Recycling is a method of processing the materials that are already being used, i.e. waste into new products. It is done to avoid the wastage of possibly helpful materials and also decrease the utilization of new raw materials at the same time reducing the energy usage and reducing air and water pollution. Recycling is a vital part of waste reduction in modern times. But there are certain myths that are not true about recycling.
Here are some such common myths about recycling and their underlying facts that will clear all your doubts.
Myth no.1: Most of the plastic put in recycling bins ends up in the garbage.
This myth is somewhat true now, but is not the same all the time. Sorting of plastics is bit difficult job for the recycling processors.
Bottles can be divided out with the use of magnets; small pieces of coffee-cup lids are flattened and mixed with paper bales. The bags get stuck in the rotating disks of the sorting equipment, thereby forcing it to shut-down frequently. Due to all this, most of the plastic used do end up in the landfills. About less than 1% of polystyrene containers, i.e. the yogurt pots get recycled as well as recyclables like PET, i.e. soft-drink bottles do end up in the trash most of the times. It is because these plastic stuffs do not get accepted. Making use of new technology, such as infrared light to right away recognize the chemical composition of a material and then is directed to the required pile with a puff of air.
Myth no. 2: Only 25 to 30% of solid wastes can be recycled.
In 1985, the maximum level of waste that can be recycled was considered as 25%. And in todayâs time, it should be the minimum, percentage. With the use of recycling, reuse and composting methods, one can recycle around 50% of waste. The percent of recycling always keeps growing. The more you recycle the better it is for our mother earth. Today there are so many different methods of recycling available that help in recycling of more and more things in a convenient manner.
By making use of strategies for waste prevention, you can recover a range of materials. Collect the source separately for composting, and encourage backyard composting in the residential sector to the commercial and institutional sectors.
Myth no. 3: Recycling of trash is expensive in comparison to its collection as well as disposal.
If you are designing things properly, recycling programs can be cost-effective as trash collection and disposal. The curbside recycling cost is always compared with the cost of conventional disposal, but the recycling cost displaces the collection and the disposal costs. The average expenditure of collection as well as disposal needs to be compared to the average expenditure of collection as well as recovery.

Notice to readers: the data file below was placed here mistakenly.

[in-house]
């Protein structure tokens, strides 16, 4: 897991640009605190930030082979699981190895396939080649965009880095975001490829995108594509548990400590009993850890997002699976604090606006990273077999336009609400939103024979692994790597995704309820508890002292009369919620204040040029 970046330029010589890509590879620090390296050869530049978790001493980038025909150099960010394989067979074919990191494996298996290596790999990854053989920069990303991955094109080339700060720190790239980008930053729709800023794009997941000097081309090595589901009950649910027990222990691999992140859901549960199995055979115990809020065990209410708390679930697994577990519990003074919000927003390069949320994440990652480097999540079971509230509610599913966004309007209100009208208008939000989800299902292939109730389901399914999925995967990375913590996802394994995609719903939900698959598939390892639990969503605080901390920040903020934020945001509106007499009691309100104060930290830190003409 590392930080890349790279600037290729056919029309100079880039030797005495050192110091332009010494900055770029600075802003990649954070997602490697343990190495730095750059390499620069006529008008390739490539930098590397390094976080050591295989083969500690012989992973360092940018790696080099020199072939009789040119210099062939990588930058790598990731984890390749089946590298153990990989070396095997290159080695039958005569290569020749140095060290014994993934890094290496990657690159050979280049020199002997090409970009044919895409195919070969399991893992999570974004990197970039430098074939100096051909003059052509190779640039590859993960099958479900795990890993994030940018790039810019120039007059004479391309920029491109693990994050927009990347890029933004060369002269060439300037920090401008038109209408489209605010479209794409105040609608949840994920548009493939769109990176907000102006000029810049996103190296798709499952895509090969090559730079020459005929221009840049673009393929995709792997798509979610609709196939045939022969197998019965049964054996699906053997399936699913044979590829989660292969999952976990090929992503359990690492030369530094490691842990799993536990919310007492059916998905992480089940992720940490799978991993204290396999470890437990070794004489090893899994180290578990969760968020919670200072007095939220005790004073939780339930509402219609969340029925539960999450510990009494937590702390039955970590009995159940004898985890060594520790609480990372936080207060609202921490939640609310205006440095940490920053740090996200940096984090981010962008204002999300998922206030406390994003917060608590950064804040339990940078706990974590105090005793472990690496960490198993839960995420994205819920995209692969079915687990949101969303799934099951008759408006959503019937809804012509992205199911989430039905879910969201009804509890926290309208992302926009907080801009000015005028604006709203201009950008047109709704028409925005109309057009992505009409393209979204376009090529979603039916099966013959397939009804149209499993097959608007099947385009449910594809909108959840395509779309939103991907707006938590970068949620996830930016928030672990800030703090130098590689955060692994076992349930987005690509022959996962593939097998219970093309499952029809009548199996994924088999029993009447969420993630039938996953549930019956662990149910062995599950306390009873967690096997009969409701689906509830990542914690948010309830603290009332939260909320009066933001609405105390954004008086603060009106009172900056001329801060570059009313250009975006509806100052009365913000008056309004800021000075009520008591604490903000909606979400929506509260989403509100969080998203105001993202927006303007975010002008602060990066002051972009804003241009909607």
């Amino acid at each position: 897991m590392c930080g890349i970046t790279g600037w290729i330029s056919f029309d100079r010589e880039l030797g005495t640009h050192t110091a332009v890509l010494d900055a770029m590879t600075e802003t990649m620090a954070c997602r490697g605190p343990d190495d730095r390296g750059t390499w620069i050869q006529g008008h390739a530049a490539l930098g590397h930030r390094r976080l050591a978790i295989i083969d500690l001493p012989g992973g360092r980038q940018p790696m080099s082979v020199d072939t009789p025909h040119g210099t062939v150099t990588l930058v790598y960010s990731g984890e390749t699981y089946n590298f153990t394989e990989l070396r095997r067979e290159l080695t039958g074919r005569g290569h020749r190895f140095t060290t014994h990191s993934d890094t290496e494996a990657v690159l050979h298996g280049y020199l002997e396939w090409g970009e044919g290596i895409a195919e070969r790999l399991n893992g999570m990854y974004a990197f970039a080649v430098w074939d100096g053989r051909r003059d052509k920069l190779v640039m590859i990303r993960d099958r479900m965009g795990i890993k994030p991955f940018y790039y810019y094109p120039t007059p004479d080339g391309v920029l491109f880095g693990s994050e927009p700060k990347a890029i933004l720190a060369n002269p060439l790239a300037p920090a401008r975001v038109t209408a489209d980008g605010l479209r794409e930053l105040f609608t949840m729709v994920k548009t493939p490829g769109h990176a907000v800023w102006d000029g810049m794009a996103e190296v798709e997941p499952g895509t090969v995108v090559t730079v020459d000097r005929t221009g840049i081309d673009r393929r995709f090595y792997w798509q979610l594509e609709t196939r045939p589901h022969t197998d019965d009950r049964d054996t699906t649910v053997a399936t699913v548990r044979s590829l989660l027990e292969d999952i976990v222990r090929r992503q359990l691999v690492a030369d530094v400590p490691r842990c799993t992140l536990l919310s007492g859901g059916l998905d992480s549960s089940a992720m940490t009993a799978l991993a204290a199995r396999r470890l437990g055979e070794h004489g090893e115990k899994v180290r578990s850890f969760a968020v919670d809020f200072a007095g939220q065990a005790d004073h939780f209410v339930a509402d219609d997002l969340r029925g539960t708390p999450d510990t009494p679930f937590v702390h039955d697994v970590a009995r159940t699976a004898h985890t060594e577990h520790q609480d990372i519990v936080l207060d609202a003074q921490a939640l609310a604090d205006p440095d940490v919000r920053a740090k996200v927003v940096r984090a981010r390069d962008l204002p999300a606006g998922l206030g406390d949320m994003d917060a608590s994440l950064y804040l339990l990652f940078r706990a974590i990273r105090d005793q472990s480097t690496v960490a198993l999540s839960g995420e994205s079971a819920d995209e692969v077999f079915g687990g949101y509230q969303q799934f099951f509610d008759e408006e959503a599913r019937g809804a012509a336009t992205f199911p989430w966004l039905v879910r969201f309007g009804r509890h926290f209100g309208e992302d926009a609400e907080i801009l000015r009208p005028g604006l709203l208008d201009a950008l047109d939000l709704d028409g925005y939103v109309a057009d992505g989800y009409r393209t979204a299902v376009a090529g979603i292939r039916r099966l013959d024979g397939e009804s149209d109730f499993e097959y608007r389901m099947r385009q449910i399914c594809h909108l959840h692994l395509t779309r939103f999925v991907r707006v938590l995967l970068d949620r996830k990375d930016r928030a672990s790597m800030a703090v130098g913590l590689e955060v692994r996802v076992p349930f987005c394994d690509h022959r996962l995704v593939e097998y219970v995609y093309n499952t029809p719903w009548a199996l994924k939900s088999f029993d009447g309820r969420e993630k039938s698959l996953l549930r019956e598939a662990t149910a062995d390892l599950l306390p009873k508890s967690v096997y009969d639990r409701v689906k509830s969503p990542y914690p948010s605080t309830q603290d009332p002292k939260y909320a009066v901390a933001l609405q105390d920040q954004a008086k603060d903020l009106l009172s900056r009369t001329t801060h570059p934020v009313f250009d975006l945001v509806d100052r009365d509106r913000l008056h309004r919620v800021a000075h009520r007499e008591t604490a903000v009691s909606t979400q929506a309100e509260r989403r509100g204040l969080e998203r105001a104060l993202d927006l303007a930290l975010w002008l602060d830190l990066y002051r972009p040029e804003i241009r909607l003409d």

Myth no. 4: Recycling is important as we are falling short of landfill spaces.
It is true that you start dumping all the recyclable stuffs in the landfill some day we will start to run out of space. But it is also a fact that you can get new spaces for landfill. The actual idea behind recycling is to avoid the harm caused to nature. If there are towns that say no to build a landfill, there are at the same time many towns that are willing for the profits that a landfill site brings.
The reason for the motivation of recycle stuffs to keep landfill space argument is to protect environmental harm.
Myth no. 5: The trucks that are used to collect recycling use more energy at the same time produce pollution than what recycling saves.
Collection of recyclables is not cheap. The process takes around 50 to 60 % of the curbside recycling programâs budget. It is also true that these collecting trucks burn fuel as well as emit pollution. You are collecting waste either ways. A good recycling program should ensure that there is less frequent garbage collection or the use of trucks should be lesser in number thereby reducing the cost as well as the energy involved. You can also use measure to design new truck that can collect together recycling and garbage at the same time avoiding the expense involved in using an additional fleet.
A study says that it takes around 10.4 million Btu to produce products using a ton of recyclable products in comparison to the 23.3 million Btu used for virgin materials. In contrary, the total energy used for hauling, collecting as well as processing of one ton of recyclables is just around 0.9 million Btu. The moral remains that we do not need to worry about the harm done by these recycling trucks as it is negligible amount in comparison to the recycling.